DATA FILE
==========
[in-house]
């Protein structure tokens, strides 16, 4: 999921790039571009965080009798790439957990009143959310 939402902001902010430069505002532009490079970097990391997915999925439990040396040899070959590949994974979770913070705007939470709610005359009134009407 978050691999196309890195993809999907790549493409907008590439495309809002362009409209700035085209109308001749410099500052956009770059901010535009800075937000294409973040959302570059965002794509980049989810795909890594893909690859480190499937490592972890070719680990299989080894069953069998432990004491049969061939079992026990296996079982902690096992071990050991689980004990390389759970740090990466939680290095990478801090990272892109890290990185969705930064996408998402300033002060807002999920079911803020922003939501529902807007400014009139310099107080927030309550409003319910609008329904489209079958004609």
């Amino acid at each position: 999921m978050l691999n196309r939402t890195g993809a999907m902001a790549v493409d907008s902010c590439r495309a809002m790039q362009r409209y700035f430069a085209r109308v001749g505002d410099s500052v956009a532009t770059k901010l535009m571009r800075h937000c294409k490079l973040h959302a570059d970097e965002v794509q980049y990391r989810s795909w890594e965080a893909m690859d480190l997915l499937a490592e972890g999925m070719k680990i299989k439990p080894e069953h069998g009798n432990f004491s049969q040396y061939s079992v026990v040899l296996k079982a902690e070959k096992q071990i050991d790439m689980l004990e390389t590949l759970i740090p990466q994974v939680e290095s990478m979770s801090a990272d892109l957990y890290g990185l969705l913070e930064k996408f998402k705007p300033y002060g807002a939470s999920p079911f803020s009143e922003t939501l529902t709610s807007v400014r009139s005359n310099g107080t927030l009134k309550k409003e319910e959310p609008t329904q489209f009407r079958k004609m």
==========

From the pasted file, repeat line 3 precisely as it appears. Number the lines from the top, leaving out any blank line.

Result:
């Amino acid at each position: 999921m978050l691999n196309r939402t890195g993809a999907m902001a790549v493409d907008s902010c590439r495309a809002m790039q362009r409209y700035f430069a085209r109308v001749g505002d410099s500052v956009a532009t770059k901010l535009m571009r800075h937000c294409k490079l973040h959302a570059d970097e965002v794509q980049y990391r989810s795909w890594e965080a893909m690859d480190l997915l499937a490592e972890g999925m070719k680990i299989k439990p080894e069953h069998g009798n432990f004491s049969q040396y061939s079992v026990v040899l296996k079982a902690e070959k096992q071990i050991d790439m689980l004990e390389t590949l759970i740090p990466q994974v939680e290095s990478m979770s801090a990272d892109l957990y890290g990185l969705l913070e930064k996408f998402k705007p300033y002060g807002a939470s999920p079911f803020s009143e922003t939501l529902t709610s807007v400014r009139s005359n310099g107080t927030l009134k309550k409003e319910e959310p609008t329904q489209f009407r079958k004609m």